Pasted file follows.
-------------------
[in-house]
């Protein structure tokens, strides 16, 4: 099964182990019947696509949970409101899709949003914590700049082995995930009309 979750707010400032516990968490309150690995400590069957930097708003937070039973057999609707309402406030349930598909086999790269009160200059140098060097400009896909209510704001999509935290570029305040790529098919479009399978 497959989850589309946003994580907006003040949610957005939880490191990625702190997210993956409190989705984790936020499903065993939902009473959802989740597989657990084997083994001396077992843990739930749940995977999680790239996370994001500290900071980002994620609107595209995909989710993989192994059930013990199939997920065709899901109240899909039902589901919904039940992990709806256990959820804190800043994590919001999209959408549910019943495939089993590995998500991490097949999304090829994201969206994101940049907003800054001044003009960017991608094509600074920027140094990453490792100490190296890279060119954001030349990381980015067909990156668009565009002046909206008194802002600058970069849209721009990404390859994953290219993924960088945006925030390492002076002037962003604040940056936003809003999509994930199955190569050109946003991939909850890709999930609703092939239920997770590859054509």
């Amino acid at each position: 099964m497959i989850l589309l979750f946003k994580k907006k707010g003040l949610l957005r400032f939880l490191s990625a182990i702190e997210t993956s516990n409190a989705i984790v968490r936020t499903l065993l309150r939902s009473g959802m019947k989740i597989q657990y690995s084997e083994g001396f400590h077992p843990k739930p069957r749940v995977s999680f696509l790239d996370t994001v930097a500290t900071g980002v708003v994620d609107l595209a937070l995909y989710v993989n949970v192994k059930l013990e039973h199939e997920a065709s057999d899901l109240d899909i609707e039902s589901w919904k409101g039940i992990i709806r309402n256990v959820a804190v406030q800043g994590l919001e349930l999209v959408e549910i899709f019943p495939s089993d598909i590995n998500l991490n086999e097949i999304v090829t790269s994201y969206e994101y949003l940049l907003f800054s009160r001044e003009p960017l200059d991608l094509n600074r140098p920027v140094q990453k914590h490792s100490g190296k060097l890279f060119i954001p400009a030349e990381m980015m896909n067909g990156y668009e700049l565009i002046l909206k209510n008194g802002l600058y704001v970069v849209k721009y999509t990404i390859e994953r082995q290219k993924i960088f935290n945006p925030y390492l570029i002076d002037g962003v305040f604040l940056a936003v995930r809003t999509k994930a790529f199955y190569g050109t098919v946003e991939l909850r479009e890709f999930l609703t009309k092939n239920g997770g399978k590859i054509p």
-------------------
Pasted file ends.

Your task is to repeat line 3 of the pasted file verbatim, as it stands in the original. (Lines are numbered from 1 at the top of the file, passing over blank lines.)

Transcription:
């Amino acid at each position: 099964m497959i989850l589309l979750f946003k994580k907006k707010g003040l949610l957005r400032f939880l490191s990625a182990i702190e997210t993956s516990n409190a989705i984790v968490r936020t499903l065993l309150r939902s009473g959802m019947k989740i597989q657990y690995s084997e083994g001396f400590h077992p843990k739930p069957r749940v995977s999680f696509l790239d996370t994001v930097a500290t900071g980002v708003v994620d609107l595209a937070l995909y989710v993989n949970v192994k059930l013990e039973h199939e997920a065709s057999d899901l109240d899909i609707e039902s589901w919904k409101g039940i992990i709806r309402n256990v959820a804190v406030q800043g994590l919001e349930l999209v959408e549910i899709f019943p495939s089993d598909i590995n998500l991490n086999e097949i999304v090829t790269s994201y969206e994101y949003l940049l907003f800054s009160r001044e003009p960017l200059d991608l094509n600074r140098p920027v140094q990453k914590h490792s100490g190296k060097l890279f060119i954001p400009a030349e990381m980015m896909n067909g990156y668009e700049l565009i002046l909206k209510n008194g802002l600058y704001v970069v849209k721009y999509t990404i390859e994953r082995q290219k993924i960088f935290n945006p925030y390492l570029i002076d002037g962003v305040f604040l940056a936003v995930r809003t999509k994930a790529f199955y190569g050109t098919v946003e991939l909850r479009e890709f999930l609703t009309k092939n239920g997770g399978k590859i054509p």